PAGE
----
The problem is with the British legal system, which makes defending against libel suits difficult. Essentially, the defendant has to prove his or her innocence, typically by proving the truth of every challenged statement (and there are other systemic flaws as well). In such a system, putting up a defense is such a hassle - and so expensive - that settling out of court is almost always easier.
The Laurence Godfrey case was settled out of court, setting not a precedent but a bad example. Most libel cases do settle. After Godfrey's victory, now even more will.
One of the better-known cases which went all the way to the verdict was the McLibel trial, in which everyone's favorite multinational food chain sued two unemployed activists for handing out a pamphlet. Attempting to prove the truth of every single statement in the brief factsheet took the vegetarians two years. They could not afford to pay legal counsel or even to buy the transcripts of their own trial's proceedings. They lost, but the negative publicity was a Pyrrhic victory for McDonald's.
And in very recent news, the big story has been one in which a Holocaust-denier brought suit for a book which (essentially) called him a Holocaust-denier. This time, the good guys won, but only because the author and publisher were willing to spend two million pounds to illustrate that the facts were on their side. The bookstores that were sued had settled quickly out of court and agreed to the plaintiff's terms. (If you follow this case, some excellent and very detailed legal analysis can be found at a site I happen to Webmaster, in the essays Irving'sWar.)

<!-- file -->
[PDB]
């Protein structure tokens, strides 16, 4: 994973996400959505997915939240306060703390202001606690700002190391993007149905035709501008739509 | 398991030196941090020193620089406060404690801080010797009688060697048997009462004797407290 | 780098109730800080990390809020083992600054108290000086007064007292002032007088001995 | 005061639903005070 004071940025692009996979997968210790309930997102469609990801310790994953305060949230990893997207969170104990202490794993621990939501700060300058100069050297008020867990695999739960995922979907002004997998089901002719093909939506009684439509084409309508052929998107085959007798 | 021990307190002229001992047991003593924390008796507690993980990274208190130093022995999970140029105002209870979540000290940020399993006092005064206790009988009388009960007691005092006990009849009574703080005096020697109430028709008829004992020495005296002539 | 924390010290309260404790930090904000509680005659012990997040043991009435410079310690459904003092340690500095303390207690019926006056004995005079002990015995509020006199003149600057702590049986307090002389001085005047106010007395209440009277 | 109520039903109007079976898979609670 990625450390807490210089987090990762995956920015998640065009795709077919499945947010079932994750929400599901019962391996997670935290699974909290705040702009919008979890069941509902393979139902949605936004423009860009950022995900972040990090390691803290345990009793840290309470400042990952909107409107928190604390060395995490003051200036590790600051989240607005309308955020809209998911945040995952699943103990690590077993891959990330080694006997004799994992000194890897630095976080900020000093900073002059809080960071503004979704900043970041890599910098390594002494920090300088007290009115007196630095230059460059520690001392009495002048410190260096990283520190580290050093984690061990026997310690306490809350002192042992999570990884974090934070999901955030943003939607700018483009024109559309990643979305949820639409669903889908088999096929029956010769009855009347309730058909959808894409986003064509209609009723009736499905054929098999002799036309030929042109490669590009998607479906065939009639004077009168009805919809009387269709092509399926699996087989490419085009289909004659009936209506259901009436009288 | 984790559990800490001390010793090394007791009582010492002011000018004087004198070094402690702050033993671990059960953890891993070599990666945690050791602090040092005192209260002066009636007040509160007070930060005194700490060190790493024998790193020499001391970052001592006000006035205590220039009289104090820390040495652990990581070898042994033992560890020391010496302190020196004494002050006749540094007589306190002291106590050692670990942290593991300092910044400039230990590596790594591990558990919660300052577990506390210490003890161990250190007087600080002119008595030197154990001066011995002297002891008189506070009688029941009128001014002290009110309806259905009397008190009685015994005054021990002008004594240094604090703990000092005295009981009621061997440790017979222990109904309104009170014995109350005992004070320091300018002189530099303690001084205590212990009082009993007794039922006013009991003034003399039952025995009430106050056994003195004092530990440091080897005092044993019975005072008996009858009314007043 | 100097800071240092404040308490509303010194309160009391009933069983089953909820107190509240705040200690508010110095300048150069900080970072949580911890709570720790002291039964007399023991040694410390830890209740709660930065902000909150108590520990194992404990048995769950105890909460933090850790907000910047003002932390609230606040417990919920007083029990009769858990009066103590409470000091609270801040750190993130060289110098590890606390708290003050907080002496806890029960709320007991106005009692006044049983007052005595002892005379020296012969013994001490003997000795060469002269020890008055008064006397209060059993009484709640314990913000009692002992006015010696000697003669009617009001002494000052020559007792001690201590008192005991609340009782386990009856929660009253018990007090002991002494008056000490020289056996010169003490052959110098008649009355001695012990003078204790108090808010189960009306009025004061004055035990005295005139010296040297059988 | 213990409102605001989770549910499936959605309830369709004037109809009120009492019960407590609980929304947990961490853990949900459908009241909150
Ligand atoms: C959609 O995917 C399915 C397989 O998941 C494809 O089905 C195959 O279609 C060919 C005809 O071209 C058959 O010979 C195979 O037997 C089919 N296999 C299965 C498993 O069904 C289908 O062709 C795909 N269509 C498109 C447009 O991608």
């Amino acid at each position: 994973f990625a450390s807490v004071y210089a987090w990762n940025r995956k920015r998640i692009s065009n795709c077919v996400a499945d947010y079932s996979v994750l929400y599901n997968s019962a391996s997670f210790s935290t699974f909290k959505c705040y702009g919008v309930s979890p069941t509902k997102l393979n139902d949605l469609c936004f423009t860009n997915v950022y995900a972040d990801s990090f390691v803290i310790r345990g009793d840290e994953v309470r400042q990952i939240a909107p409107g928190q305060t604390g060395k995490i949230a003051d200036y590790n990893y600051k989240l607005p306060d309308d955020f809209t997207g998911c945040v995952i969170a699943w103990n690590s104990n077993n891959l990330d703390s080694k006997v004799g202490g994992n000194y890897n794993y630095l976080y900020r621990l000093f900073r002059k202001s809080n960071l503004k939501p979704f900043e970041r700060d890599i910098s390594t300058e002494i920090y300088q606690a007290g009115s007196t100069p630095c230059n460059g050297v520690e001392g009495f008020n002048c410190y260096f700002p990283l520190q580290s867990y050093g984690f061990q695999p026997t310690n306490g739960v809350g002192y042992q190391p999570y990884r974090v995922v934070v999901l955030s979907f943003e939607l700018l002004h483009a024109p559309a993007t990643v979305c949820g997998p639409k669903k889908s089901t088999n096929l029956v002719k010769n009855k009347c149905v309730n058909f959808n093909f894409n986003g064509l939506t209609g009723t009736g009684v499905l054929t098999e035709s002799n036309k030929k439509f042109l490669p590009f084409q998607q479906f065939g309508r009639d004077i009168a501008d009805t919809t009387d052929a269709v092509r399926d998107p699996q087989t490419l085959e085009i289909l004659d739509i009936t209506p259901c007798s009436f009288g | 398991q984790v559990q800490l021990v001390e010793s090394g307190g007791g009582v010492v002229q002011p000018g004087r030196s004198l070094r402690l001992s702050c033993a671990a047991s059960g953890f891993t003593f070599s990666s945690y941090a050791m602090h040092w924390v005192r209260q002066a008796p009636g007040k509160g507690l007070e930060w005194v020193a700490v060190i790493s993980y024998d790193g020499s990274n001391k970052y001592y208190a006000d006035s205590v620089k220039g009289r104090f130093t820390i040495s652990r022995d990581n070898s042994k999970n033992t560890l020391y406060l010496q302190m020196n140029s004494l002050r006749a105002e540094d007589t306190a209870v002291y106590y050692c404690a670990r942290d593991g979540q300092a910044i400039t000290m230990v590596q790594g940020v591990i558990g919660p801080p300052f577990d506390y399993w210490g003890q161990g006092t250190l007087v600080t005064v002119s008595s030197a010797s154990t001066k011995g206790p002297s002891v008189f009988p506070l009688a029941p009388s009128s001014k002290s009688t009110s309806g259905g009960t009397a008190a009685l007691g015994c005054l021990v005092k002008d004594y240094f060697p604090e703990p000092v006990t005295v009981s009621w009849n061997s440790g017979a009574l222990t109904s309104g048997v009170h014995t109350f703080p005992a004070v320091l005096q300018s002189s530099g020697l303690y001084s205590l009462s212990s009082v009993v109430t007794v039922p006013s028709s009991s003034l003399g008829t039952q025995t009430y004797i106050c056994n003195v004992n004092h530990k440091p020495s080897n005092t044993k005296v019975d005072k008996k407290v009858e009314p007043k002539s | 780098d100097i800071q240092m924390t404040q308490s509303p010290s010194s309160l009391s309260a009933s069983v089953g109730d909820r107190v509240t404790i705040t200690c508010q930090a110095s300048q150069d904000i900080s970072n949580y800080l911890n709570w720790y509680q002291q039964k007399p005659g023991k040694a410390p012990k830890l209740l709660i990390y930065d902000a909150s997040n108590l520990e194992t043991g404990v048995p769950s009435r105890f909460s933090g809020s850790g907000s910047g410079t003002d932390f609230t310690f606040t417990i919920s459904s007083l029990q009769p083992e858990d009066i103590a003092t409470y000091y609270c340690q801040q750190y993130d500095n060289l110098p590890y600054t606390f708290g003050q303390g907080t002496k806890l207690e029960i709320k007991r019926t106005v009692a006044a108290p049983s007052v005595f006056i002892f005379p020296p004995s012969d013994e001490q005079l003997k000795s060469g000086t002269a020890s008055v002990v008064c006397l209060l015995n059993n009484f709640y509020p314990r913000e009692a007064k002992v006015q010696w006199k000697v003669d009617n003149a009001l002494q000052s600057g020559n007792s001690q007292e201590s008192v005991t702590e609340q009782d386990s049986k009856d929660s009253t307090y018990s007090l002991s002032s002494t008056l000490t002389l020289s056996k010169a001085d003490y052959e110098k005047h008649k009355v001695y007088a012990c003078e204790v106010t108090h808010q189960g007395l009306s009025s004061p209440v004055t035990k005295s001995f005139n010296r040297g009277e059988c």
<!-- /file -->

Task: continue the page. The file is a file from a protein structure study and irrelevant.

Even if a libel suit is only hinted-at, as in the Outcast and CACIB cases, pre-emptively removing the material is the publisher's safest move. Don't like what someone says? Afraid of what they might say? Gag'em!
The U.K. needs to wise up and bring its libel law into the 20th century, or its citizens will quickly find themselves inhabiting a Bland Speech Zone. An island on the Internet, if you will, where nobody dares say anything about anyone else - or if they do, they prudently take their speech (and their money) offshore.
As a Demon settlement news report predicted two weeks ago:
"If the ISPs become more cautious over what material they allow to be published - by screening submissions or suspending Web sites - they could inflame the debate over freedom of expression or damage internet-based businesses."
Neither of which, surely, will benefit the people of the U.K.
Update: 04/18 03:21 by J : Two good commentaries today from lawyers relating to the Holocaust-denier's lawsuit. The legal team defending against the Holocaust-denier's lawsuit has an interesting contrary view in today's Independent. They argue that British libel law works, and is getting better in response to criticism. But when they write:
"...libel actions and the associated costs are part of the process of publishing. They are to the publishing industry what construction disputes are to the building industry. If the litigation is expensive that is a criticism of the price of litigation - not of libel litigation specifically."
they obscure an important point. We are all publishers in the internet age. If publishing is to be restricted to those who can afford "industry" insurance policies against million-pound legal fees, put a fork in the U.K.'s internet - it's done.
And, see also a legal viewpoint from the defending publisher's lawyers.